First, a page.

Unlike other arts, folk music and dance existed for centuries in various cultures, and were the prime inspirations for schooled artists. Most probably, Amadeus Mozart's famous compositions were stylish copies of popular songs of the eighteenth century. Two centuries later, Jewish composers like George Gershwin and Aaron Copland used Yiddish music richly borrowed from Eastern European folk music to shape the American music style.
POETRY AND LITERATURE are related to the human ability to tell a story in any language. Because poems usually describe an outpouring of love words for someone, the poets show great sensitivity that impresses the ones who experience the same mood but cannot verbalize it as well.
If poetry was mostly transmitted orally, then literature was the production of extensive written works. Ideas of a permanent interest are based on accidents and their effects in the life of an individual. They are described by the writer as a thrilling experience, and a lesson for the readers who want to share a different existence.
Poetry and literature express things in beautiful words or eloquent language that everyone experience, but they need a sensitive teller to entertain us in an imaginative way. Much desired by the public, they became a sellable art.
THEATRE is a place for the performance of plays and other staged dramatic productions. Drama, tragedy, and comedy found much popularity in the ancient Greek and Roman empires, where impressive stadiums were built to accommodate the viewing public. Since then, ambulant groups of actors have traveled across all of civilized Europe, recreating the main events and personalities of past history for the present-day audience.
The plots of plays have never changed. They basically describe how everything goes well until something unusual, an accident, happens to the characters involved. Unlike the tragedy, the comedy is the art of making the public laugh by using humor to defuse a situation over which the joker has no control.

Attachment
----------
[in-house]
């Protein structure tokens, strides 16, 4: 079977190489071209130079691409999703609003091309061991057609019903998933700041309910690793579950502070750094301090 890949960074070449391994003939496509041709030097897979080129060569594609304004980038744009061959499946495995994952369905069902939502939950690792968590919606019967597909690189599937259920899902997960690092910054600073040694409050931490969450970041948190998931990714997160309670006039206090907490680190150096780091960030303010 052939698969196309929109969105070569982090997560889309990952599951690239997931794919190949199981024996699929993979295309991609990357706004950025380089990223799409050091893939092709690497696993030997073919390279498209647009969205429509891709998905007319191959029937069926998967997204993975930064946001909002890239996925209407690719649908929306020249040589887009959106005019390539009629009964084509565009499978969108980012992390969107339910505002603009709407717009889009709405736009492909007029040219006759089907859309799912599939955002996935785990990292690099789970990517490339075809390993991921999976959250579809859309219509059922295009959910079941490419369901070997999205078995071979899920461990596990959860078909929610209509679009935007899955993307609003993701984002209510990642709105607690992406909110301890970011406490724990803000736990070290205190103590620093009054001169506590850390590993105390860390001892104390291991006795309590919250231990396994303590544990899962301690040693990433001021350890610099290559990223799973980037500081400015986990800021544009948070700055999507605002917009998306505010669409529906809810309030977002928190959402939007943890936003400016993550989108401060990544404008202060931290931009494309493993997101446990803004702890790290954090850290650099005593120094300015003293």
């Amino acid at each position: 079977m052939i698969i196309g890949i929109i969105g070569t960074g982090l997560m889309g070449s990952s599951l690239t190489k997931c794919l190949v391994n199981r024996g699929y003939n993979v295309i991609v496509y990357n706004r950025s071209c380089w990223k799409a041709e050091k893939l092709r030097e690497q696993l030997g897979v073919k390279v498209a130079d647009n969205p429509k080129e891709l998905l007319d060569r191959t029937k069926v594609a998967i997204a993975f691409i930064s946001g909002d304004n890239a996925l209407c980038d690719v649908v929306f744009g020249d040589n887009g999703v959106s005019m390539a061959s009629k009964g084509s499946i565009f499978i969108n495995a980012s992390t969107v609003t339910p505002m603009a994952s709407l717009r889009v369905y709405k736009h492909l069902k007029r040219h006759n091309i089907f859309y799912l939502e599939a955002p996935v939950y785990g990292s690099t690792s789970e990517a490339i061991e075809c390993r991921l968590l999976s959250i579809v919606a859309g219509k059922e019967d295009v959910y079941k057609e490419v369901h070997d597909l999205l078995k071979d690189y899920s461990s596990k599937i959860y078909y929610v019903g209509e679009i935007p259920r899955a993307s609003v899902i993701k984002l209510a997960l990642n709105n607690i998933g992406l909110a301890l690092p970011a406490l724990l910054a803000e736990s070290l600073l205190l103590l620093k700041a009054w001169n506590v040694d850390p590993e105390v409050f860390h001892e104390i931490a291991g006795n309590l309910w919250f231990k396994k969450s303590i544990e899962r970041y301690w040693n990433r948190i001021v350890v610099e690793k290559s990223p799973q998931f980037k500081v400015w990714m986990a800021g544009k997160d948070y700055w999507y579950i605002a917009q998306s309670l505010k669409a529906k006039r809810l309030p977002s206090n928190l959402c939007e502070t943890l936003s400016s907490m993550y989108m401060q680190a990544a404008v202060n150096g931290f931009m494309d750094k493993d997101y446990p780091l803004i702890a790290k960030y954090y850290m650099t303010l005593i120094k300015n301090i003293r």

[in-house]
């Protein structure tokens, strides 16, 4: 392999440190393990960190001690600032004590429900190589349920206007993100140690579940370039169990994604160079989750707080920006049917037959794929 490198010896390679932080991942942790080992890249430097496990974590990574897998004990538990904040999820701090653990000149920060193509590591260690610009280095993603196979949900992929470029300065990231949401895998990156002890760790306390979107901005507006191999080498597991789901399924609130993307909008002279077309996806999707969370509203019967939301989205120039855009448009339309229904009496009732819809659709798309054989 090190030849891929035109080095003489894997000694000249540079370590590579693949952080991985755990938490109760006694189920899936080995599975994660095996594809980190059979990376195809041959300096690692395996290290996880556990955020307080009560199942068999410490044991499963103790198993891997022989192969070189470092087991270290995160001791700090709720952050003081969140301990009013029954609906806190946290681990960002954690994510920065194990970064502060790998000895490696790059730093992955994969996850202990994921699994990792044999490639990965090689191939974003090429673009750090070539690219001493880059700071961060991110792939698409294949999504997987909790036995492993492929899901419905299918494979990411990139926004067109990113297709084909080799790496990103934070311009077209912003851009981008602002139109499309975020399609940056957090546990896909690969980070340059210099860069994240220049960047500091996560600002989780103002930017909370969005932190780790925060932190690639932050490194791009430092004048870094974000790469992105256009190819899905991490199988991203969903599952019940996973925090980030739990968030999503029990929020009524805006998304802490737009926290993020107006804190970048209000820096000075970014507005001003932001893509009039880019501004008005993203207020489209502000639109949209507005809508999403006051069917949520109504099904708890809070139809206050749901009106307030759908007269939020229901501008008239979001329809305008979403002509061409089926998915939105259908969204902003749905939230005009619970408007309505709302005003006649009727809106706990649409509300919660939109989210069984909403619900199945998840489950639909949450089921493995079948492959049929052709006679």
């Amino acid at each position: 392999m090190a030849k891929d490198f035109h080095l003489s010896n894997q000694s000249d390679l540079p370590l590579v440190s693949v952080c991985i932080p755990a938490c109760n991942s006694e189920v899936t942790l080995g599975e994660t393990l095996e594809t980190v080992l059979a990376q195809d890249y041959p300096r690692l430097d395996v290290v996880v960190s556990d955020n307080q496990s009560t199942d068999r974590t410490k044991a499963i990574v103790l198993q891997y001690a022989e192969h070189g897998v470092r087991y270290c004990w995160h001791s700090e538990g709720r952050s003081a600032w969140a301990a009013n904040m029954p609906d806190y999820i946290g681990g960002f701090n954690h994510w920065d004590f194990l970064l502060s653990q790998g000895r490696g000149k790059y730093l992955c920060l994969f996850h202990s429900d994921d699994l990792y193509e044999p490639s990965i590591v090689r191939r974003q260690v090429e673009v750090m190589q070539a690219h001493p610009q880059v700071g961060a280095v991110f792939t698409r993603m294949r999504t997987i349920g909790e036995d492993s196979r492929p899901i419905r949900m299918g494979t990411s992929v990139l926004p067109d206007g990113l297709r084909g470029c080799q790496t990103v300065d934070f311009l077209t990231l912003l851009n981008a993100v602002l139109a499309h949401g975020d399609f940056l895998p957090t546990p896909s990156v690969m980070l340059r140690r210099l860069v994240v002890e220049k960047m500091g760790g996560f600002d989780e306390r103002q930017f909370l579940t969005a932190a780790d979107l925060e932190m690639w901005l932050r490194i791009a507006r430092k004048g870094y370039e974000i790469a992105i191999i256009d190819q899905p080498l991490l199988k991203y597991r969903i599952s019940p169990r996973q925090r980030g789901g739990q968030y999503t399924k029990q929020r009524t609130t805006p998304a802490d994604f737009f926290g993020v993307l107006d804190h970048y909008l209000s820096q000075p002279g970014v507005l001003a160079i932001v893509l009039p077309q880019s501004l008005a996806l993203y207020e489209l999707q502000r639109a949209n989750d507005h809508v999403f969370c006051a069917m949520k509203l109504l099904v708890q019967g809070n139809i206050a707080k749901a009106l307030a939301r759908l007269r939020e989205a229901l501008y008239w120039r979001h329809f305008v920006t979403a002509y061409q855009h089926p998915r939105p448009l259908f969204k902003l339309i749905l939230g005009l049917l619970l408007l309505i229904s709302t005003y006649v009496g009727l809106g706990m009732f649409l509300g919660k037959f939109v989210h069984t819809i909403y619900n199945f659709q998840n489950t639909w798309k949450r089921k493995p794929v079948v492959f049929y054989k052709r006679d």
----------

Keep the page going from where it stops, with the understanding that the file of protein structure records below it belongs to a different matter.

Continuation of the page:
Until Shakespeare's time, women's roles in theatre were played by men. Even today, certain traditional Japanese theatres have all male casts. That was probably why Rousseau was against bringing theater into Geneva: he considered it an evil form of art, and a vehicle to instill dangerous vanity and passion in the minds of unspoiled people. Considering that the classical art of theater degenerated into burlesque and nude shows, the puritan French philosopher was not that wrong.
OPERA is all of the arts in one. It consists of music, poetry, drama, dance, decoration, visual effects, and many other artistic embellishments on a grand scale. Its origin was in the Greek tragedies which lasted a few days, imitating real life. A less elaborate version is the operetta or the musical comedy, or the American version, the Broadway show. They all engage very gifted artists, from writers and composers to singers and dancers, and provide entertainment for all types of people.
The industrial revolution made an enormous accidental impact in the art world by introducing new arts based on newly discovered technologies. The portable camera was used to take pictures since the mid-1800s, and soon it was the instrument of the refined art of photography. The art of photography was to tell a story through an undistorted frame of real life, with all accurate details in plain view.
By 1890, the first animated film was run in the theatres of New York City, creating an art industry of colossal proportions. The new art was expensive to produce, but it brought considerable profits, becoming a booming business.
Just like in the book industry, no good movie or stage play can have appeal without a good story. A good story is always a chain of accidents that generate more accidents with unpredictable effects, which create suspense. A writer needs only go to a Court House for a few days to supply him- or herself with enough dramatic and comical subjects for several novels. Any subject can be based on an actual accident, as people are hungry to learn how others handled unusual situations.
Here I must stop for a personal comment about an art never officially recognized or fully studied for its effects. It is "Olfactory Art," or the art of beautiful smells. Just like the rest of arts, a smell stimulates our brains with specific perceptions and reactions. When a person passes by and leaves a scent that evokes sad or happy past memories related to a similar smell, that feeling has an emotional, and even an artistic value.
The art of producing wonderful sensations and hallucinations rests in an inventory of more than 3,000 perfume essences, presented in the most imaginative and refined bottles. An inhaled scent from each triggers a different mood. As each person chooses a different perfume to fit her or his personality, it projects a lasting impression to the rest.
That lasting impression of a smell found the right market in industrial scents, which attract customers to buy products with an appealing smell. Soups, shampoos, deodorants, detergents, and other personal hygiene products demonstrate the role of odors. Even car salesmen use a scent that resembles the smell of a new car in old cars. Never labeled as an art, "olfactology" is for sure an industry of beauty.